Now that 2018 is drawing to a close, it’s time to take a look at the topics that captured employers’ attention at events and on our website.
On My Mind Blogs
It strikes us that one of the ways to improve health and health care while lowering costs is to strengthen primary care. Primary care is the “routine care” delivered by clinicians who are trained in family medicine, internal medicine and pediatrics.
Earlier this month, I was invited to a meeting of the Association of Schools and Programs of Public Health. My role was to give the employer perspective on population health improvement. This made me wonder… is there one?
Health Policy in Transit offers “common sense” recommendations from employers like us to U.S. lawmakers considering changes to the Affordable Care Act.
President Trump, with Republican majorities in the Senate and House, has vowed to repeal the Affordable Care Act (also known as ObamaCare).
The QualityPath Program has been up and running for almost two years. As a new and “market- disrupting” initiative, we are watching this program carefully. We want to ensure that we are accomplishing our aim of better care for patients at lower costs. Check and check!
A new report, Health Care-Associated Infections, compares hospitals across the country in their efforts to reduce or eliminate two important types of infections. The report shows that while infection rates are falling as hospitals work to achieve zero occurrences, only 25 percent of hospitals meet that goal today.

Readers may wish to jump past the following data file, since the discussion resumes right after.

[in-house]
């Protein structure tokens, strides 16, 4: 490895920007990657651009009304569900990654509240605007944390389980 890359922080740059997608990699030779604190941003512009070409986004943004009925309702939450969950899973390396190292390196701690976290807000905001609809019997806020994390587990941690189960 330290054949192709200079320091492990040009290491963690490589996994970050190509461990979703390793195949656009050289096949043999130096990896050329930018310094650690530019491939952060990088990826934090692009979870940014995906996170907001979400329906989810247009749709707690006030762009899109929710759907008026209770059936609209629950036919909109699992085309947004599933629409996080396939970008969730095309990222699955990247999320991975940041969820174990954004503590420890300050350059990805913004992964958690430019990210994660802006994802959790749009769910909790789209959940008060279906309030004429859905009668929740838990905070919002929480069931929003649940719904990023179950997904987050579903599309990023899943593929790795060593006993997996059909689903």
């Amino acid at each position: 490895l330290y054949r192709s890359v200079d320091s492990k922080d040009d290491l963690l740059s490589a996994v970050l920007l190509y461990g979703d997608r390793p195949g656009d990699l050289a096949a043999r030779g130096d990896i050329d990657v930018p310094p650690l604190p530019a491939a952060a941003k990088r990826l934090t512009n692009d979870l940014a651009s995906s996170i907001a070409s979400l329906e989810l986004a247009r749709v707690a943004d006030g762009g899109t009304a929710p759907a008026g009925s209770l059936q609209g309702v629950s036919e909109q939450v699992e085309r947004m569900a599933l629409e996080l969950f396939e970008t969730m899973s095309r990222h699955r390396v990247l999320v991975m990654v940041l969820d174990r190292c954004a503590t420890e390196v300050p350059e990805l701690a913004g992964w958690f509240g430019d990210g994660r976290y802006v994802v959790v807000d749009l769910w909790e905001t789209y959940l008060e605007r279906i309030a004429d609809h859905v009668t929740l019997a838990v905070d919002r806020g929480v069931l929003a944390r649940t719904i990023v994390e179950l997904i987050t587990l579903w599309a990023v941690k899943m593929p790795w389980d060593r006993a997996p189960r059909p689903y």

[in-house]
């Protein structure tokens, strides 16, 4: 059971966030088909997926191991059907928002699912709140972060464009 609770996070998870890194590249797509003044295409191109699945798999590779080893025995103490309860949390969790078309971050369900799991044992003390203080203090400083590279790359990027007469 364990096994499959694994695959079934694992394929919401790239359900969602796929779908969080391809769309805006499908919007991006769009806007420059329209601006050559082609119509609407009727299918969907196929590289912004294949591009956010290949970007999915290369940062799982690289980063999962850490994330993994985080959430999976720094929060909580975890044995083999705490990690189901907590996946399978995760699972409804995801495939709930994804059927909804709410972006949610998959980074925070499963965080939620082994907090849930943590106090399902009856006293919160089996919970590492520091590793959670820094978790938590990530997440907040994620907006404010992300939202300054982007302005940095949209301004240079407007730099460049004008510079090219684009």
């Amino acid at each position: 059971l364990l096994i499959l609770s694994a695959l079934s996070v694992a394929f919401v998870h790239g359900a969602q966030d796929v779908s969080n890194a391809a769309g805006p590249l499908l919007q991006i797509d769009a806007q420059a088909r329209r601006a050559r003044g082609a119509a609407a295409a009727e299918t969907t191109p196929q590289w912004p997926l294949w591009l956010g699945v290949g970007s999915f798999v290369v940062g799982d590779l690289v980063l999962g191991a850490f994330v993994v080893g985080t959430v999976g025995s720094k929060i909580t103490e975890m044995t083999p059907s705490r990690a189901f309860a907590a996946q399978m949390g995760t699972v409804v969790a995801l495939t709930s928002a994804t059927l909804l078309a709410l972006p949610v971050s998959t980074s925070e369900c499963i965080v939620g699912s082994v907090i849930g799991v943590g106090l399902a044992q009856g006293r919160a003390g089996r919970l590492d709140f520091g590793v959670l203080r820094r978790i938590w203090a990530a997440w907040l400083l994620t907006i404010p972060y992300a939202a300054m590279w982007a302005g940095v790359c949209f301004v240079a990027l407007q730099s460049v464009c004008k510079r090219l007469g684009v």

Twenty national employers recently announced they have joined together to form the Health Transformation Alliance. The aim is to pool their data and market power to better control health care costs.
For years, we've heard that health care in our region is low cost (at least by comparison) and high quality. Turns out, that may be true for those who receive Medicare, but not necessarily for the rest of us.
Over the last year, my sister and I helped our mom move to Madison from Rockford, Ill. where she lived for the last 40 years. She's 88 and has an array of health concerns; we all wanted to live closer together. While we knew that she was having some short-term memory issues, we didn't realize until she moved that she had dementia, and perhaps Alzheimer's.